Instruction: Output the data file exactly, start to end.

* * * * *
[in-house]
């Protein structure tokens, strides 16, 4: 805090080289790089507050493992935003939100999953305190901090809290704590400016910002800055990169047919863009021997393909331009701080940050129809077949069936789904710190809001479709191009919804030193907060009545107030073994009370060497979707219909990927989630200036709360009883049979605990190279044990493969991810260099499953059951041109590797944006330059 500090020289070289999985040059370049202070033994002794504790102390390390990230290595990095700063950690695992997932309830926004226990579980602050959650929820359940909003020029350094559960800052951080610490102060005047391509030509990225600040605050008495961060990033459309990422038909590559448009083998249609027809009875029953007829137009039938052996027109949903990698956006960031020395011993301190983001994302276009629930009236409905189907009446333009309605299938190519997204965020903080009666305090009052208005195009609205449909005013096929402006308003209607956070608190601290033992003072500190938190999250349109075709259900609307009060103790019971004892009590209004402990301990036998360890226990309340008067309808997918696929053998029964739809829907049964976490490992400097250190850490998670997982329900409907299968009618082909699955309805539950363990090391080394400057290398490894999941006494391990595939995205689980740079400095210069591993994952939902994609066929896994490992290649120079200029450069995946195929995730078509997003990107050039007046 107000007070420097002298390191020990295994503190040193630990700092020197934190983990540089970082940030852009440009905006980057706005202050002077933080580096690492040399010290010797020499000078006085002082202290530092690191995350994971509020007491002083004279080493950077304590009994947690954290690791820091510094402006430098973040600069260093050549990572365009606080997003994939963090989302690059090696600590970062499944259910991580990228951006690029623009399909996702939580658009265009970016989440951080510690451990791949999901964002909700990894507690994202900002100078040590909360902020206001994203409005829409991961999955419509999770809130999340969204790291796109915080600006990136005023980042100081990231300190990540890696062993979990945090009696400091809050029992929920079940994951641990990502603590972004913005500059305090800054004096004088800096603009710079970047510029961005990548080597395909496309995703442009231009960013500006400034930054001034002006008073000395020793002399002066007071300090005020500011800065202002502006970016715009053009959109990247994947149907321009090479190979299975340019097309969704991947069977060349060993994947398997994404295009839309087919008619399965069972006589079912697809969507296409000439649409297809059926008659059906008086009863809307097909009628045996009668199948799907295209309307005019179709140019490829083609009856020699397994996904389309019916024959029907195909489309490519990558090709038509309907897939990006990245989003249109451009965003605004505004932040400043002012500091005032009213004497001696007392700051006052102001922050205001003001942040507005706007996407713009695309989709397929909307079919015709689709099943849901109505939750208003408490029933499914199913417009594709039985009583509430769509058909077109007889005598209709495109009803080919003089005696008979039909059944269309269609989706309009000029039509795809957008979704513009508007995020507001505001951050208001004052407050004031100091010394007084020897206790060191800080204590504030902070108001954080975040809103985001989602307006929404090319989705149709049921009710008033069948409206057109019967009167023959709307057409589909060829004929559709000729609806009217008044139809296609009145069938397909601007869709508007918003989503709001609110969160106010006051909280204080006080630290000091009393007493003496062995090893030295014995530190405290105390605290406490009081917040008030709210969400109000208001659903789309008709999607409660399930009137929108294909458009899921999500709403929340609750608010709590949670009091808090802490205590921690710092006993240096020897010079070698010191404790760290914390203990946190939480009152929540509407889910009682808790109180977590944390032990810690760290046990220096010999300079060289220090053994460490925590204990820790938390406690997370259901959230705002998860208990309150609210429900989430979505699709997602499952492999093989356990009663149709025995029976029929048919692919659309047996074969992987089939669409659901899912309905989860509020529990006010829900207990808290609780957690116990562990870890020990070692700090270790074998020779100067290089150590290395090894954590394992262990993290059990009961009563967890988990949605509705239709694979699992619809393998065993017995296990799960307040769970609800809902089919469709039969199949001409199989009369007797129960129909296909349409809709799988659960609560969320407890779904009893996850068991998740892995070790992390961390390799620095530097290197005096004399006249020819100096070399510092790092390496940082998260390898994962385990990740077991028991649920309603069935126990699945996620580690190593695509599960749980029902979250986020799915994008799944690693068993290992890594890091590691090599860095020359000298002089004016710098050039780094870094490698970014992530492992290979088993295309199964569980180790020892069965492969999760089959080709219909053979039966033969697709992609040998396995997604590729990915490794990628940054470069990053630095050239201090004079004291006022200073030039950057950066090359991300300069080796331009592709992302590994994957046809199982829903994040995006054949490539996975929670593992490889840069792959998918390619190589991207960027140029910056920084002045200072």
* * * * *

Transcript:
[in-house]
């Protein structure tokens, strides 16, 4: 805090080289790089507050493992935003939100999953305190901090809290704590400016910002800055990169047919863009021997393909331009701080940050129809077949069936789904710190809001479709191009919804030193907060009545107030073994009370060497979707219909990927989630200036709360009883049979605990190279044990493969991810260099499953059951041109590797944006330059 500090020289070289999985040059370049202070033994002794504790102390390390990230290595990095700063950690695992997932309830926004226990579980602050959650929820359940909003020029350094559960800052951080610490102060005047391509030509990225600040605050008495961060990033459309990422038909590559448009083998249609027809009875029953007829137009039938052996027109949903990698956006960031020395011993301190983001994302276009629930009236409905189907009446333009309605299938190519997204965020903080009666305090009052208005195009609205449909005013096929402006308003209607956070608190601290033992003072500190938190999250349109075709259900609307009060103790019971004892009590209004402990301990036998360890226990309340008067309808997918696929053998029964739809829907049964976490490992400097250190850490998670997982329900409907299968009618082909699955309805539950363990090391080394400057290398490894999941006494391990595939995205689980740079400095210069591993994952939902994609066929896994490992290649120079200029450069995946195929995730078509997003990107050039007046 107000007070420097002298390191020990295994503190040193630990700092020197934190983990540089970082940030852009440009905006980057706005202050002077933080580096690492040399010290010797020499000078006085002082202290530092690191995350994971509020007491002083004279080493950077304590009994947690954290690791820091510094402006430098973040600069260093050549990572365009606080997003994939963090989302690059090696600590970062499944259910991580990228951006690029623009399909996702939580658009265009970016989440951080510690451990791949999901964002909700990894507690994202900002100078040590909360902020206001994203409005829409991961999955419509999770809130999340969204790291796109915080600006990136005023980042100081990231300190990540890696062993979990945090009696400091809050029992929920079940994951641990990502603590972004913005500059305090800054004096004088800096603009710079970047510029961005990548080597395909496309995703442009231009960013500006400034930054001034002006008073000395020793002399002066007071300090005020500011800065202002502006970016715009053009959109990247994947149907321009090479190979299975340019097309969704991947069977060349060993994947398997994404295009839309087919008619399965069972006589079912697809969507296409000439649409297809059926008659059906008086009863809307097909009628045996009668199948799907295209309307005019179709140019490829083609009856020699397994996904389309019916024959029907195909489309490519990558090709038509309907897939990006990245989003249109451009965003605004505004932040400043002012500091005032009213004497001696007392700051006052102001922050205001003001942040507005706007996407713009695309989709397929909307079919015709689709099943849901109505939750208003408490029933499914199913417009594709039985009583509430769509058909077109007889005598209709495109009803080919003089005696008979039909059944269309269609989706309009000029039509795809957008979704513009508007995020507001505001951050208001004052407050004031100091010394007084020897206790060191800080204590504030902070108001954080975040809103985001989602307006929404090319989705149709049921009710008033069948409206057109019967009167023959709307057409589909060829004929559709000729609806009217008044139809296609009145069938397909601007869709508007918003989503709001609110969160106010006051909280204080006080630290000091009393007493003496062995090893030295014995530190405290105390605290406490009081917040008030709210969400109000208001659903789309008709999607409660399930009137929108294909458009899921999500709403929340609750608010709590949670009091808090802490205590921690710092006993240096020897010079070698010191404790760290914390203990946190939480009152929540509407889910009682808790109180977590944390032990810690760290046990220096010999300079060289220090053994460490925590204990820790938390406690997370259901959230705002998860208990309150609210429900989430979505699709997602499952492999093989356990009663149709025995029976029929048919692919659309047996074969992987089939669409659901899912309905989860509020529990006010829900207990808290609780957690116990562990870890020990070692700090270790074998020779100067290089150590290395090894954590394992262990993290059990009961009563967890988990949605509705239709694979699992619809393998065993017995296990799960307040769970609800809902089919469709039969199949001409199989009369007797129960129909296909349409809709799988659960609560969320407890779904009893996850068991998740892995070790992390961390390799620095530097290197005096004399006249020819100096070399510092790092390496940082998260390898994962385990990740077991028991649920309603069935126990699945996620580690190593695509599960749980029902979250986020799915994008799944690693068993290992890594890091590691090599860095020359000298002089004016710098050039780094870094490698970014992530492992290979088993295309199964569980180790020892069965492969999760089959080709219909053979039966033969697709992609040998396995997604590729990915490794990628940054470069990053630095050239201090004079004291006022200073030039950057950066090359991300300069080796331009592709992302590994994957046809199982829903994040995006054949490539996975929670593992490889840069792959998918390619190589991207960027140029910056920084002045200072």